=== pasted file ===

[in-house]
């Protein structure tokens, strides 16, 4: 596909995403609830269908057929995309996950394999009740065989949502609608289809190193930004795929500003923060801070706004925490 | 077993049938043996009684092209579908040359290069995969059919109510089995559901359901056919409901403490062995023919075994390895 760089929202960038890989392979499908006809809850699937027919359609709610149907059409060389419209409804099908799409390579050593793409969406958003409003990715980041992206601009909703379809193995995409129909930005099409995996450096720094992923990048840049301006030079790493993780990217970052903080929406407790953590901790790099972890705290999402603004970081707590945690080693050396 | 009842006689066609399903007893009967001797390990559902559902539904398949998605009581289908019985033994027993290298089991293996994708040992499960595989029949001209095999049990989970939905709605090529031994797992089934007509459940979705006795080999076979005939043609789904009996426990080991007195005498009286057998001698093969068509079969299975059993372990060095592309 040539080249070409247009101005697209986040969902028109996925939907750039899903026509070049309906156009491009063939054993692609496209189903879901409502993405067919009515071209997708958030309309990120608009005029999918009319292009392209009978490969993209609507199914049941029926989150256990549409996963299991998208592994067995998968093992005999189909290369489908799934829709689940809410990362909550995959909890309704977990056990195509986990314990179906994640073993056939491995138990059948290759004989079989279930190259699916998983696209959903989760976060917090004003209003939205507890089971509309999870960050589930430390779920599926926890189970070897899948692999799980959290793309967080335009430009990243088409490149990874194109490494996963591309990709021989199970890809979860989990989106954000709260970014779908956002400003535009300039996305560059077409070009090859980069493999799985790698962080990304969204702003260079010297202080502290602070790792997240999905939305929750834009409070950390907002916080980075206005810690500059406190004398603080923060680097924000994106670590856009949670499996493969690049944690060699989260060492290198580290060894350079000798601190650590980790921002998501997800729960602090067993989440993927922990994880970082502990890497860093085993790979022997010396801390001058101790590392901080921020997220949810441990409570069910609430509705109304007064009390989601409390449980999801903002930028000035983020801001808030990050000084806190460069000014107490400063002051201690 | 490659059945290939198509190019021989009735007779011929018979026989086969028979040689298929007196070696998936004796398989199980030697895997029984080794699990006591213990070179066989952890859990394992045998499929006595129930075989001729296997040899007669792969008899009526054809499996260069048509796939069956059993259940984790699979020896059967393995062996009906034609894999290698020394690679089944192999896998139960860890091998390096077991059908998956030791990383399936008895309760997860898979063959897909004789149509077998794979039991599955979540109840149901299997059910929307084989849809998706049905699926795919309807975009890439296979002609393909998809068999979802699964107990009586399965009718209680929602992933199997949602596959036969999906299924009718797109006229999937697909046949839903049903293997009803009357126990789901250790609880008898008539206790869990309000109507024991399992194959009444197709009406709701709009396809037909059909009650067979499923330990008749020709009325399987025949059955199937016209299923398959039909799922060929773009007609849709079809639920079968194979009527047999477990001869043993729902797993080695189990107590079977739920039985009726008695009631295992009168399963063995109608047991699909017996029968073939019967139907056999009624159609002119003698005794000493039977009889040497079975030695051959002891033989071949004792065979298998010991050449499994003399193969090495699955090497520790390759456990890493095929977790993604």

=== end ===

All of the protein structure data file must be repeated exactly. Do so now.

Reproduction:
[in-house]
């Protein structure tokens, strides 16, 4: 596909995403609830269908057929995309996950394999009740065989949502609608289809190193930004795929500003923060801070706004925490 | 077993049938043996009684092209579908040359290069995969059919109510089995559901359901056919409901403490062995023919075994390895 760089929202960038890989392979499908006809809850699937027919359609709610149907059409060389419209409804099908799409390579050593793409969406958003409003990715980041992206601009909703379809193995995409129909930005099409995996450096720094992923990048840049301006030079790493993780990217970052903080929406407790953590901790790099972890705290999402603004970081707590945690080693050396 | 009842006689066609399903007893009967001797390990559902559902539904398949998605009581289908019985033994027993290298089991293996994708040992499960595989029949001209095999049990989970939905709605090529031994797992089934007509459940979705006795080999076979005939043609789904009996426990080991007195005498009286057998001698093969068509079969299975059993372990060095592309 040539080249070409247009101005697209986040969902028109996925939907750039899903026509070049309906156009491009063939054993692609496209189903879901409502993405067919009515071209997708958030309309990120608009005029999918009319292009392209009978490969993209609507199914049941029926989150256990549409996963299991998208592994067995998968093992005999189909290369489908799934829709689940809410990362909550995959909890309704977990056990195509986990314990179906994640073993056939491995138990059948290759004989079989279930190259699916998983696209959903989760976060917090004003209003939205507890089971509309999870960050589930430390779920599926926890189970070897899948692999799980959290793309967080335009430009990243088409490149990874194109490494996963591309990709021989199970890809979860989990989106954000709260970014779908956002400003535009300039996305560059077409070009090859980069493999799985790698962080990304969204702003260079010297202080502290602070790792997240999905939305929750834009409070950390907002916080980075206005810690500059406190004398603080923060680097924000994106670590856009949670499996493969690049944690060699989260060492290198580290060894350079000798601190650590980790921002998501997800729960602090067993989440993927922990994880970082502990890497860093085993790979022997010396801390001058101790590392901080921020997220949810441990409570069910609430509705109304007064009390989601409390449980999801903002930028000035983020801001808030990050000084806190460069000014107490400063002051201690 | 490659059945290939198509190019021989009735007779011929018979026989086969028979040689298929007196070696998936004796398989199980030697895997029984080794699990006591213990070179066989952890859990394992045998499929006595129930075989001729296997040899007669792969008899009526054809499996260069048509796939069956059993259940984790699979020896059967393995062996009906034609894999290698020394690679089944192999896998139960860890091998390096077991059908998956030791990383399936008895309760997860898979063959897909004789149509077998794979039991599955979540109840149901299997059910929307084989849809998706049905699926795919309807975009890439296979002609393909998809068999979802699964107990009586399965009718209680929602992933199997949602596959036969999906299924009718797109006229999937697909046949839903049903293997009803009357126990789901250790609880008898008539206790869990309000109507024991399992194959009444197709009406709701709009396809037909059909009650067979499923330990008749020709009325399987025949059955199937016209299923398959039909799922060929773009007609849709079809639920079968194979009527047999477990001869043993729902797993080695189990107590079977739920039985009726008695009631295992009168399963063995109608047991699909017996029968073939019967139907056999009624159609002119003698005794000493039977009889040497079975030695051959002891033989071949004792065979298998010991050449499994003399193969090495699955090497520790390759456990890493095929977790993604």